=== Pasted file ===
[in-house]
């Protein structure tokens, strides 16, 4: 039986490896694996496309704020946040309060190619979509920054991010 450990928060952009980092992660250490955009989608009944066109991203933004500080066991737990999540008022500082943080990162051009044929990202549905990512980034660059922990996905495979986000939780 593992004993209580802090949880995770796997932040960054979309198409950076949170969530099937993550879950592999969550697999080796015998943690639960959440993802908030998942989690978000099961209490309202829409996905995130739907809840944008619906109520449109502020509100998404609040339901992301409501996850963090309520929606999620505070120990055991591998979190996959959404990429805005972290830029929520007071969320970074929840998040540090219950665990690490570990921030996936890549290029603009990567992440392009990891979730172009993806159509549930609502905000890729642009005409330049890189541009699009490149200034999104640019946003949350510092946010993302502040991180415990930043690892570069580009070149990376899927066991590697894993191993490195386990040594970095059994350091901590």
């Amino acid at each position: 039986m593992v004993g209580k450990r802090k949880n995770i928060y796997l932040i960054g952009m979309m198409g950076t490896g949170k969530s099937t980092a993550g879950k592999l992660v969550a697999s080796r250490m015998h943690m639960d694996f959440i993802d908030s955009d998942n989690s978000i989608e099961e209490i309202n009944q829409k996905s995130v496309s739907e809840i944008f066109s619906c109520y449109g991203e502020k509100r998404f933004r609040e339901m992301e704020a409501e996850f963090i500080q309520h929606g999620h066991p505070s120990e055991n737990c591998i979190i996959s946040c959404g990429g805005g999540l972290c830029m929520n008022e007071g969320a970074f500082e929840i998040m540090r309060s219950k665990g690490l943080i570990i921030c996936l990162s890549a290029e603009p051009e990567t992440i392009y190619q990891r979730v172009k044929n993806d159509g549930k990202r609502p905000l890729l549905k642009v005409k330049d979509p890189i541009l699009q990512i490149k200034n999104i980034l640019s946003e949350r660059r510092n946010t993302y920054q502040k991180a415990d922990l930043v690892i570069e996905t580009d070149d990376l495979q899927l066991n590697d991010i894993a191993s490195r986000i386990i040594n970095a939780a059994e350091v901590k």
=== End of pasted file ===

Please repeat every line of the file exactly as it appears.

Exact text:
[in-house]
């Protein structure tokens, strides 16, 4: 039986490896694996496309704020946040309060190619979509920054991010 450990928060952009980092992660250490955009989608009944066109991203933004500080066991737990999540008022500082943080990162051009044929990202549905990512980034660059922990996905495979986000939780 593992004993209580802090949880995770796997932040960054979309198409950076949170969530099937993550879950592999969550697999080796015998943690639960959440993802908030998942989690978000099961209490309202829409996905995130739907809840944008619906109520449109502020509100998404609040339901992301409501996850963090309520929606999620505070120990055991591998979190996959959404990429805005972290830029929520007071969320970074929840998040540090219950665990690490570990921030996936890549290029603009990567992440392009990891979730172009993806159509549930609502905000890729642009005409330049890189541009699009490149200034999104640019946003949350510092946010993302502040991180415990930043690892570069580009070149990376899927066991590697894993191993490195386990040594970095059994350091901590």
């Amino acid at each position: 039986m593992v004993g209580k450990r802090k949880n995770i928060y796997l932040i960054g952009m979309m198409g950076t490896g949170k969530s099937t980092a993550g879950k592999l992660v969550a697999s080796r250490m015998h943690m639960d694996f959440i993802d908030s955009d998942n989690s978000i989608e099961e209490i309202n009944q829409k996905s995130v496309s739907e809840i944008f066109s619906c109520y449109g991203e502020k509100r998404f933004r609040e339901m992301e704020a409501e996850f963090i500080q309520h929606g999620h066991p505070s120990e055991n737990c591998i979190i996959s946040c959404g990429g805005g999540l972290c830029m929520n008022e007071g969320a970074f500082e929840i998040m540090r309060s219950k665990g690490l943080i570990i921030c996936l990162s890549a290029e603009p051009e990567t992440i392009y190619q990891r979730v172009k044929n993806d159509g549930k990202r609502p905000l890729l549905k642009v005409k330049d979509p890189i541009l699009q990512i490149k200034n999104i980034l640019s946003e949350r660059r510092n946010t993302y920054q502040k991180a415990d922990l930043v690892i570069e996905t580009d070149d990376l495979q899927l066991n590697d991010i894993a191993s490195r986000i386990i040594n970095a939780a059994e350091v901590k």